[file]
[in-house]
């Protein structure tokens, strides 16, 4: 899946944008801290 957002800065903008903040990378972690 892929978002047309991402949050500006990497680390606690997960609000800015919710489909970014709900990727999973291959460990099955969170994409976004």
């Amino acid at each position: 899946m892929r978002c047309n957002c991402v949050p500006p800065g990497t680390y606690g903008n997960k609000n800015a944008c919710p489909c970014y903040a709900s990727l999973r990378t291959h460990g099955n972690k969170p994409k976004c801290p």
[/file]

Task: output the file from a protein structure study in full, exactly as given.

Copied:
[in-house]
């Protein structure tokens, strides 16, 4: 899946944008801290 957002800065903008903040990378972690 892929978002047309991402949050500006990497680390606690997960609000800015919710489909970014709900990727999973291959460990099955969170994409976004």
């Amino acid at each position: 899946m892929r978002c047309n957002c991402v949050p500006p800065g990497t680390y606690g903008n997960k609000n800015a944008c919710p489909c970014y903040a709900s990727l999973r990378t291959h460990g099955n972690k969170p994409k976004c801290p």